When temperatures and humidity levels soar above the 90 point mark, we instinctively reach for a cold beverage to cool us down. While we love to #RoséAllDay and everything’s nice with white wine or bubbly on ice, where does that leave red wine lovers?
This summer, chill your reds.
Light to medium-bodied reds, with softer tannins and lots of fruit make the best bottles to put in your chiller. That’s right, throw that bottle of Pinot Noir or Grenache in the refrigerator, and you’ll be able to sip it on a rooftop deck, by the pool, at the beach, on a picnic or with an alfresco dinner.
Here are four ways to do it:
- Fill an ice bucket with a 50-50 mix of water and ice. Chill your bottle(s) for at least 20 minutes, then pop the cork.
- Put your bottle in the refrigerator ahead of time then pull it out of the fridge about 30 minutes before you plan to serve it. That way you don’t drink the wine too cold.
- For a quick fix, you can throw that bottle in the freezer for about 20 minutes to get a nice chill going. Be sure to set a timer or you may forget the bottle and end up with frozen wine. If that happens, don’t worry, you can let it thaw out and the wine will be fine.
- Here’s one more quick fix. When all else fails, put an ice cube in your wine glass! Give the wine a good swirl, and you’ll have a cool sipper. Once cube will not harm the wine.
Certain wine varieties lend themselves to summer sipping. But others are just too overpowering. Save your Cabernet Sauvignons, Bordeaux, Barolos and Zinfandels for the fall. These full-bodied wines are just too heavy when it’s hot outside, and it’s no fun to drink wine that is too warm. What to drink? Here’s what to ask for at your local wine bar or shop.
- Light-bodied and fruit-forward Pinot Noir
- Beaujolais. Look for “Cru” Beaujolais. These region-specific wines are nothing like their cousin Beaujolais Nouveau. They’ve been made from higher quality grapes and aged much longer than Nouveau. There are 10 Cru, and the lightest-bodied ones are from Saint-Amour, Fleurie and Chiroubles.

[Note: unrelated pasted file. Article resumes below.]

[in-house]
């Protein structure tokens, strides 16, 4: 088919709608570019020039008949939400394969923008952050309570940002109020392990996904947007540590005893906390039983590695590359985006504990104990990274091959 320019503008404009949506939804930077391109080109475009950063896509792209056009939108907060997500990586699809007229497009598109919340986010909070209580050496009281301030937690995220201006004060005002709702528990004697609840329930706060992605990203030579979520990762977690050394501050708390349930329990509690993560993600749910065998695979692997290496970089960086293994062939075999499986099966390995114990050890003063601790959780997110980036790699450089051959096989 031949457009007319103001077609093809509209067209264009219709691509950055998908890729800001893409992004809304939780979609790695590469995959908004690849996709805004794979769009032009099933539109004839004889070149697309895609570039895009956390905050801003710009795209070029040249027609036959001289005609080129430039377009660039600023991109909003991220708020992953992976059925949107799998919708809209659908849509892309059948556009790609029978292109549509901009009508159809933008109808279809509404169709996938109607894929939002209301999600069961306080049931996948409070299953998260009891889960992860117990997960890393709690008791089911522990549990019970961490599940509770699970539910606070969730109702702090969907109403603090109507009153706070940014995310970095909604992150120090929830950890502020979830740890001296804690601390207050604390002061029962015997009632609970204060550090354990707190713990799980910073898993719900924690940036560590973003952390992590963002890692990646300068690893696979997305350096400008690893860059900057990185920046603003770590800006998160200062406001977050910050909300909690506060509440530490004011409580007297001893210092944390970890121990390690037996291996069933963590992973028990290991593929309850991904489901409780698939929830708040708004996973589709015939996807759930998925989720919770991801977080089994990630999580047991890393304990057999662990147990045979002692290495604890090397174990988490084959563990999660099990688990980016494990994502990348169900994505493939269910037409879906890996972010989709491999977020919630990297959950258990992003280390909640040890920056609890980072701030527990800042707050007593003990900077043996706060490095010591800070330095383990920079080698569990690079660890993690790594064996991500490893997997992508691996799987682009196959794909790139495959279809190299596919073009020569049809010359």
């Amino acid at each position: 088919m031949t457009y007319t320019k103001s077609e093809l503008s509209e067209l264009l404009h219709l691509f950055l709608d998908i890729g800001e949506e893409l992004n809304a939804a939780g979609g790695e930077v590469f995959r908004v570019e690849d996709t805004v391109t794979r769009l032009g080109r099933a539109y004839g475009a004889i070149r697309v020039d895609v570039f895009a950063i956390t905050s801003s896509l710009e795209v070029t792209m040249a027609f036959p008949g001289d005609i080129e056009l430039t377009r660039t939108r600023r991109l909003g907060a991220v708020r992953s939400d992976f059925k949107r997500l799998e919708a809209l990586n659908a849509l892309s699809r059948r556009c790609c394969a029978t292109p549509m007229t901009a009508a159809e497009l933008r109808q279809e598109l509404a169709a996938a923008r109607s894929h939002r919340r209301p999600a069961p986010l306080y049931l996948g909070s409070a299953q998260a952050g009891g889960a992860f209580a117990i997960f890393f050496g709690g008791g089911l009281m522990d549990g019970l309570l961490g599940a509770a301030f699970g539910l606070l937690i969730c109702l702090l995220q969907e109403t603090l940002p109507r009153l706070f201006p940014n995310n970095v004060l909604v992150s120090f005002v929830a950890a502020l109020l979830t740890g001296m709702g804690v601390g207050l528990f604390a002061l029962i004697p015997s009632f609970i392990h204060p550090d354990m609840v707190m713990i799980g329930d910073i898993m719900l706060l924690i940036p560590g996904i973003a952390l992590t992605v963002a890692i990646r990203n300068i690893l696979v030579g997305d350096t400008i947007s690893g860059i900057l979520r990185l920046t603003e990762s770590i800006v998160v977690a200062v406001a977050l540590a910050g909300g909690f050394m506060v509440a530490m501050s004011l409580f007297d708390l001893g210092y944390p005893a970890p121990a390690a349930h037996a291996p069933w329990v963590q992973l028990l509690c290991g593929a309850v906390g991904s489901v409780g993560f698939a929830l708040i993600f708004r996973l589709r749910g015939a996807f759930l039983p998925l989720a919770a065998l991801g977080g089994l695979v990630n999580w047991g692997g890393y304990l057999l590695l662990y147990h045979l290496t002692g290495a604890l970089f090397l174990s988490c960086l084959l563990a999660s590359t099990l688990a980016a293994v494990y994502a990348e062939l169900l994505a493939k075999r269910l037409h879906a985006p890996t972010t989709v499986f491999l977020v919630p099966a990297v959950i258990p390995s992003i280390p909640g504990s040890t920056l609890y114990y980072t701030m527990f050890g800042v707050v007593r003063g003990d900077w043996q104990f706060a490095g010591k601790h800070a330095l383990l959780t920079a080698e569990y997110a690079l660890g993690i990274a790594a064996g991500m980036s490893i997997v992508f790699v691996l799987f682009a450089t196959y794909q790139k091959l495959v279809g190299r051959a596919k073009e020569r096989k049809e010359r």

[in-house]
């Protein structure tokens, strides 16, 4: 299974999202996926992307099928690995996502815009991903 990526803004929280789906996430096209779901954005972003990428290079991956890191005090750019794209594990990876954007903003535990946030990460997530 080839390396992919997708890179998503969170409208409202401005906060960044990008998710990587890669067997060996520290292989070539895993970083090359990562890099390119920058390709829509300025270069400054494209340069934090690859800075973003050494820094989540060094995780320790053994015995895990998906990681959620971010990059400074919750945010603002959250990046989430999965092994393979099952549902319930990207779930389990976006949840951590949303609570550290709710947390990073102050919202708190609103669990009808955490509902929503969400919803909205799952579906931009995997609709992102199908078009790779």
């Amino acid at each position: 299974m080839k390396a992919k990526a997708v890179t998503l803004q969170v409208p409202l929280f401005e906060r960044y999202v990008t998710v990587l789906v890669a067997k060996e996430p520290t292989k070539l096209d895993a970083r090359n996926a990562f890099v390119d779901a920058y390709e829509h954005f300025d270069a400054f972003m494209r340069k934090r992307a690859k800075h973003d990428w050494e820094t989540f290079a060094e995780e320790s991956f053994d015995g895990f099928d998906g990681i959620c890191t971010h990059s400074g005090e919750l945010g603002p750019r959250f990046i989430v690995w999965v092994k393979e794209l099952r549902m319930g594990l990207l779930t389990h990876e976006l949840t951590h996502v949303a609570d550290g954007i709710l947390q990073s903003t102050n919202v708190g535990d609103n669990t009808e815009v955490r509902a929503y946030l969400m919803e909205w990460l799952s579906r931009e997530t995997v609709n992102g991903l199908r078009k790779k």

- Gamay, which is the light-bodied red grape of Beaujolais wines. You can find California versions of Gamay from several producers.
- Chianti, made from the Sangiovese grape. Chianti Classico will be slightly lighter than Chianti Reserva, which is aged longer.
- Sangiovese from California, especially the Sierra Foothills (El Dorado County, Amador County).
- Barbera. This is the perfect summer barbecue, hamburger and pizza wine. This is your go-to instead of bolder Zinfandels.
- Rioja from Spain, made with the Tempranillo grape. You’ll also find single varietal Tempranillo made in the States, especially in California. We love its bright fruity and spicy notes.
- Want something festive? Try Lambrusco from Italy. This fruity and slightly fizzy red is not the sweet stuff of your parents or grandparents quaffs. You’ll find good quality, dry Lambrusco from abroad and similar fizzy reds in California. Pet-Nats are a good option too. Be sure to serve these well-chilled.